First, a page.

Edith V. Sullivan, PhD
Edith V. Sullivan,
Abstract & Learning Objectives: Alcohol Use Disorder (AUD) has been a major cause of family, social, and personal strife for centuries, with current prevalence estimates of 14% for 12-month and 29% lifetime AUD. Neuropsychological testing of selective cognitive, sensory, and motor functions complemented with in vivo brain imaging has enabled tracking the consequences of AUD, which follows a dynamic course of development, maintenance, and recovery or relapse. Controlled studies of alcoholism have revealed evidence for disruption of selective functions involving executive, visuospatial, mnemonic, emotional, and balance abilities and brain systems supporting these functions, notably, frontocerebellar, frontostriatal, and frontolimbic circuitry. On a hopeful front, longitudinal study provides convincing evidence for improvement in brain structure and function following sustained sobriety. These discoveries have a strong legacy in INS, starting from its early days when assumptions regarding which brain regions were disrupted relied solely on patterns of functional sparing and impairment deduced from testing. Today’s work using refinements in assessment and multi-modal neuroimaging builds on that legacy, moving the field toward examination of compensatory processes to overcome impaired functions.
After attending this session, learners will be able to:
Recognize that alcohol dependence disrupts selective brain structures and functions
Appreciate that alcoholism-related functional brain changes are a form of neuroadaptation that may underlie dysfunction, making alcoholism a self-perpetuating disorder
Learn that sustained sobriety can result in improvement in brain structure and function, indicative of damage reversal or compensatory mechanisms that can be identified with formal neuropsychological testing and longitudinal, quantitative structural and functional brain imaging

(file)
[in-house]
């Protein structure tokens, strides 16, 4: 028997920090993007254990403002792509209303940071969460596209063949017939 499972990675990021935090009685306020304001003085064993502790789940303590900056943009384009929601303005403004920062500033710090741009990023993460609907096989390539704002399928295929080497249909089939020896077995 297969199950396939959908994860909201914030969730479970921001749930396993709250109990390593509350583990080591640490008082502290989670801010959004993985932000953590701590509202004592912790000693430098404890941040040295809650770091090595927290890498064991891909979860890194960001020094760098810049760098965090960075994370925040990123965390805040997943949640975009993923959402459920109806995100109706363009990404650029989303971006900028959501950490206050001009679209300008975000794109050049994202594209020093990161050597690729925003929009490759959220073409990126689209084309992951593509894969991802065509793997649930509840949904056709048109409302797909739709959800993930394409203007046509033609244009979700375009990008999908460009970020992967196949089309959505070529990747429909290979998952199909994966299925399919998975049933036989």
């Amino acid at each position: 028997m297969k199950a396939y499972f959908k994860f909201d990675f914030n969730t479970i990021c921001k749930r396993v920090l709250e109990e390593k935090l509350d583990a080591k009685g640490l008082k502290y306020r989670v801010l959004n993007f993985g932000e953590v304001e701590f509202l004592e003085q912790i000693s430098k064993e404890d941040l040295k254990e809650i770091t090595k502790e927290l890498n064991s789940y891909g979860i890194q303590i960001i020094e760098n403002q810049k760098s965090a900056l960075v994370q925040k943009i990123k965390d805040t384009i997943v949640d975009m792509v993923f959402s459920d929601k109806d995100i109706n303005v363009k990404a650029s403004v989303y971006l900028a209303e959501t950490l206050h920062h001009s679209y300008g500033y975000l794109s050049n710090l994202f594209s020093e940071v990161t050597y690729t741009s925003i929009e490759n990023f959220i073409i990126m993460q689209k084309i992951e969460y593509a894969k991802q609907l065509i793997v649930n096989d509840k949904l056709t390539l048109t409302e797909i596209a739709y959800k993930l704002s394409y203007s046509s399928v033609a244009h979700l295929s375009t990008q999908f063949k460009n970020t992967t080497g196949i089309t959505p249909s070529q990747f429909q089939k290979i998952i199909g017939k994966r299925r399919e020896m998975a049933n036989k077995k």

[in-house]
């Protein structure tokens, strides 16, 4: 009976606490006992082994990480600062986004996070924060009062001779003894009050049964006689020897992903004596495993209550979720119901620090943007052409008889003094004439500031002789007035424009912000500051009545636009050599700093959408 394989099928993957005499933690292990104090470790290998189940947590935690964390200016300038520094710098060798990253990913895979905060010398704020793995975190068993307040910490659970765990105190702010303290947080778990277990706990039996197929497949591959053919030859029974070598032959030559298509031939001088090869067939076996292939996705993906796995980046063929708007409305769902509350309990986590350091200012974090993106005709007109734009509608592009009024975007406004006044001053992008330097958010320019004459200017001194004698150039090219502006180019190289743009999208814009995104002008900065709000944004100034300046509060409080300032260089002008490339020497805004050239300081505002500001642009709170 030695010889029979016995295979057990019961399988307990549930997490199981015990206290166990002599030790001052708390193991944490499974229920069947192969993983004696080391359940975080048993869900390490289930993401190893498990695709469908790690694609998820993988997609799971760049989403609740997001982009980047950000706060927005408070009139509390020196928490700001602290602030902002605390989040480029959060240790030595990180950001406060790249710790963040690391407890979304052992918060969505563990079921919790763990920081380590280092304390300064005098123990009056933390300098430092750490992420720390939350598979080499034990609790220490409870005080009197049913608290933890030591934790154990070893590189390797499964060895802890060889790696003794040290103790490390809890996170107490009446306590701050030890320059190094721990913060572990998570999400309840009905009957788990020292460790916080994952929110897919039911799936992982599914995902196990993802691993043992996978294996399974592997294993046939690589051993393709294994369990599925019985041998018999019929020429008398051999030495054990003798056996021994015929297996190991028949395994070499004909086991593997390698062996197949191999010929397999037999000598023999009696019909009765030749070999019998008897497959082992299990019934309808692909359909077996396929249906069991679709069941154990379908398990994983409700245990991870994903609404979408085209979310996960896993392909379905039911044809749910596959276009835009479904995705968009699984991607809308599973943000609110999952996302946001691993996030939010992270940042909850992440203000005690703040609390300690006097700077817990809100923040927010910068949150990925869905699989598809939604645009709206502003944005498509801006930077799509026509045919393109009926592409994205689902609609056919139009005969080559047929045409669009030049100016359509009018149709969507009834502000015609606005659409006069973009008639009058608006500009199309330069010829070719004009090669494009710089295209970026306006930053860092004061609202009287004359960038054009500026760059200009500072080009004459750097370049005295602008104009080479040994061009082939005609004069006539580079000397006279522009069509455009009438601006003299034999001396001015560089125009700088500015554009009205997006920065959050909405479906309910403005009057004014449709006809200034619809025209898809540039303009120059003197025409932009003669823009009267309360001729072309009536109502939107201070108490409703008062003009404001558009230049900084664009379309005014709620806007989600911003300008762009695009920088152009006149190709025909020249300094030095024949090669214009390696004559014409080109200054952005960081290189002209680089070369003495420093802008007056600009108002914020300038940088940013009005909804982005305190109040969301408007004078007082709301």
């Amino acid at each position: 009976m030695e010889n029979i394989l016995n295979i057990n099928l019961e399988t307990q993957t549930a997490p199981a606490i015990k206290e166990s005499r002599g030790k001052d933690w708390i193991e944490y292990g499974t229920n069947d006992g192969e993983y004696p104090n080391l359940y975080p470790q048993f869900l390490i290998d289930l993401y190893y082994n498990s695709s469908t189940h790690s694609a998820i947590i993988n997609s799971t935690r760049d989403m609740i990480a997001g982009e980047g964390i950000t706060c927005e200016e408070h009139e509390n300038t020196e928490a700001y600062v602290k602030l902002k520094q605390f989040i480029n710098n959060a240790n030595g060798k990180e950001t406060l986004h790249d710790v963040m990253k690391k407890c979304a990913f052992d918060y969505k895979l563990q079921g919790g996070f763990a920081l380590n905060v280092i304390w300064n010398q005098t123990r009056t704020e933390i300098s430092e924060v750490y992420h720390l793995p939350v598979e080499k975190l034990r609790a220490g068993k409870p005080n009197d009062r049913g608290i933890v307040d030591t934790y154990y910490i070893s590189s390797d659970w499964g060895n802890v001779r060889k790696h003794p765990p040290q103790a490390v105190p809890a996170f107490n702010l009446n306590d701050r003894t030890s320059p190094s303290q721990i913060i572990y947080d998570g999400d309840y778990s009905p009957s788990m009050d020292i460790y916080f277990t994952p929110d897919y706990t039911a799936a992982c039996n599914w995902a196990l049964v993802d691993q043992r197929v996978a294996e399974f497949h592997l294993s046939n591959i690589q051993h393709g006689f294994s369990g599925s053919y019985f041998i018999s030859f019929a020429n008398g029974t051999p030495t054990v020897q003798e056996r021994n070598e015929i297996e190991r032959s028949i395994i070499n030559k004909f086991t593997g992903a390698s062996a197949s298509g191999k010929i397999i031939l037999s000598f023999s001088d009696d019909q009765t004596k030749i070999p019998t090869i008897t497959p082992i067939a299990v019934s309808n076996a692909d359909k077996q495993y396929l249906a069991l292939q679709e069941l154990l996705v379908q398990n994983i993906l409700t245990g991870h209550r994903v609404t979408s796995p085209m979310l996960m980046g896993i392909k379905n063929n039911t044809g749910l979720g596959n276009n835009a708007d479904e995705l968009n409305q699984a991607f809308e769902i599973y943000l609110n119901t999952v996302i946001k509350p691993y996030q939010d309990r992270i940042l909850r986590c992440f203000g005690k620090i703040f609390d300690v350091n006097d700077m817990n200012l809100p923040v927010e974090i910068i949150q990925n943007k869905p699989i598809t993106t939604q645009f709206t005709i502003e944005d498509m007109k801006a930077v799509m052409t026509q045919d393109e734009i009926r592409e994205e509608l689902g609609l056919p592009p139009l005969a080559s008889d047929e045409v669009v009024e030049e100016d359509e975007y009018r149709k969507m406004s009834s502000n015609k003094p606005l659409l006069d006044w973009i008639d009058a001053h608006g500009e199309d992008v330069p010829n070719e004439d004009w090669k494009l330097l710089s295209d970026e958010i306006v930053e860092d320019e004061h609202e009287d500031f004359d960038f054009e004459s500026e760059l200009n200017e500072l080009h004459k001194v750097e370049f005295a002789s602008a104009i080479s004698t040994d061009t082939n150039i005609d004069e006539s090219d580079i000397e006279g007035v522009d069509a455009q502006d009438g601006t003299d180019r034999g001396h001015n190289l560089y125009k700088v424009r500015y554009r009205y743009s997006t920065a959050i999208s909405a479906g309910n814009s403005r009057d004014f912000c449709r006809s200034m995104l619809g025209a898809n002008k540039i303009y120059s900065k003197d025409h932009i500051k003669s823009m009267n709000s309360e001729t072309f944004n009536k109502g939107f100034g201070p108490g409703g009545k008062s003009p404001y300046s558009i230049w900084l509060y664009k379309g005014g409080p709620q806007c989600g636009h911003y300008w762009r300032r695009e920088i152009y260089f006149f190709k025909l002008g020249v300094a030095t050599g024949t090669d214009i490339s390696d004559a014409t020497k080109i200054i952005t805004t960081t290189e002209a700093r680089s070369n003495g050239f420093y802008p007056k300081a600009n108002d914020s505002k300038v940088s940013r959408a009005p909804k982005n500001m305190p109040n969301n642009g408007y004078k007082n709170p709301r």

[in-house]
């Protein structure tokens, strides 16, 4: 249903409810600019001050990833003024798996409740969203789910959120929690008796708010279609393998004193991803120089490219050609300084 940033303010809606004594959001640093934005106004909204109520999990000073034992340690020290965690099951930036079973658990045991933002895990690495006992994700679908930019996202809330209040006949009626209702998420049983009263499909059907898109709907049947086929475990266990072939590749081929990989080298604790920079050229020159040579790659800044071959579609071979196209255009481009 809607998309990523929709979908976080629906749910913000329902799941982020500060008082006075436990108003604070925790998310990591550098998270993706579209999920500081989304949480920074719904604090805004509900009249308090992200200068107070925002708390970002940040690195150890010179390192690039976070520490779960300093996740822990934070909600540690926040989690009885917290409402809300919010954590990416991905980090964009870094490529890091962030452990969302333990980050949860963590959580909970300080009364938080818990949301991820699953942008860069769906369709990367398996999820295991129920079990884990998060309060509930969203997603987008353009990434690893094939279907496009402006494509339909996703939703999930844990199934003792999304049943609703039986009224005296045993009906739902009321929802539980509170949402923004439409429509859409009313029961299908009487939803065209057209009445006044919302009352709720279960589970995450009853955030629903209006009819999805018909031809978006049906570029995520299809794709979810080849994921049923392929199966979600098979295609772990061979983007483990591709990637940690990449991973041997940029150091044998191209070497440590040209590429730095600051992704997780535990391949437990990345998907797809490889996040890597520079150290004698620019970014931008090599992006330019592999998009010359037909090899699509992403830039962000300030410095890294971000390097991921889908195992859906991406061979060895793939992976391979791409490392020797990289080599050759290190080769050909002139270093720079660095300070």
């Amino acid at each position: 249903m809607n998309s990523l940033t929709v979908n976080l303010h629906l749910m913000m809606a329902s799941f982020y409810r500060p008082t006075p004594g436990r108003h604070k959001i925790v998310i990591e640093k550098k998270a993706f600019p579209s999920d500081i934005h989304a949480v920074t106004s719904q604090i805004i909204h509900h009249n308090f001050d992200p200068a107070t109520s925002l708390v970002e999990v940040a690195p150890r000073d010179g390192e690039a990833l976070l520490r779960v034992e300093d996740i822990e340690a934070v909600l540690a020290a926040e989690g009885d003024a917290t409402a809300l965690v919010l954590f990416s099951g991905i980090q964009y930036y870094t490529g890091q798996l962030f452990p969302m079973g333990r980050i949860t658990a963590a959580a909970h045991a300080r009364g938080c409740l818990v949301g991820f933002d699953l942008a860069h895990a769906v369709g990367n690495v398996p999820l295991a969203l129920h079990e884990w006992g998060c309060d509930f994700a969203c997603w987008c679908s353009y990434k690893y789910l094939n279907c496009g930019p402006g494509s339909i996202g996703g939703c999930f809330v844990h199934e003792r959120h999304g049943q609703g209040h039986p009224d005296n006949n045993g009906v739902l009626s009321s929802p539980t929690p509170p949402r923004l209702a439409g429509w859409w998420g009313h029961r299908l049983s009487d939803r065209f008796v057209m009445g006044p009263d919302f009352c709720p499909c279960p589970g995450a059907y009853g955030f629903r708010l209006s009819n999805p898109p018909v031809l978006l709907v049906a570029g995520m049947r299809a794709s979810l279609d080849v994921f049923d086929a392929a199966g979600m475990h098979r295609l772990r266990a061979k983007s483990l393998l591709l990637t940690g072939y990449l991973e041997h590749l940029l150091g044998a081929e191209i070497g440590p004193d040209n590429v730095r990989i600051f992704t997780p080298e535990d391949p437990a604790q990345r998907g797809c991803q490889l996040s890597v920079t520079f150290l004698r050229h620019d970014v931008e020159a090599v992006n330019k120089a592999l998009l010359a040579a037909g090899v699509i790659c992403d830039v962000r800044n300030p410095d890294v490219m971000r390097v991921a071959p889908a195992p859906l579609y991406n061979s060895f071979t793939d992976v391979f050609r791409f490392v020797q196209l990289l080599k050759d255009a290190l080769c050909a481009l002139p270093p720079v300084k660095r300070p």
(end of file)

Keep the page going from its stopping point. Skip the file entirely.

Disclosed support: AA010723, AA012388, AA013521-INIA, AA017168, AA021697-NCANDA
Speaker’s Biography: My commitment to research on human alcoholism began nearly 30 years ago when I joined the Neuroimaging Group at Stanford. I brought to this research collaboration my background as an experimental neuropsychologist and gained from the collaboration experience and expertise as a brain imaging scientist, thus providing complementary understanding about the potential of establishing brain structure-function relations for the first time in alcoholism. This background led to the development of my program of study in alcoholism, focusing on faulty frontocerebellar circuitry as underlying a selective subset of cognitive and motor dysfunctions commonly expressed in alcoholism. In addition to my R01 grant of two decades and now a MERIT Award, I am a recipient of an U01 award for international studies on alcoholism with two INSERM sites in France. In addition, over the past 10 years, I have sought neural mechanisms of alcohol’s untoward effect on brain structure and function using rodent models of chronic exposure to high levels of alcohol. My current work focuses on neural mechanisms of structural and functional connectivity underlying cognitive and motor process and interhemispheric communication in human alcoholism and how comorbidities of HIV infection, hepatitis C infection along with normal aging compound the throes of alcoholism on brain structure, function, and neural circuitry. Most recently, I have embarked on a multi-site consortium study aimed at determining the developmental trajectories of brain, neuropsychological, and emotional development of adolescents and to track deviations from normal trajectories in adolescents who initiate excessive alcohol drinking and measure recovery in those who stop drinking. Coupled with my NIAAA K05 Senior Mentor Award, this integrated research program provides a rich environment for mentoring promising young investigators, who will be the next generation of scientists dedicated to the field of alcohol research.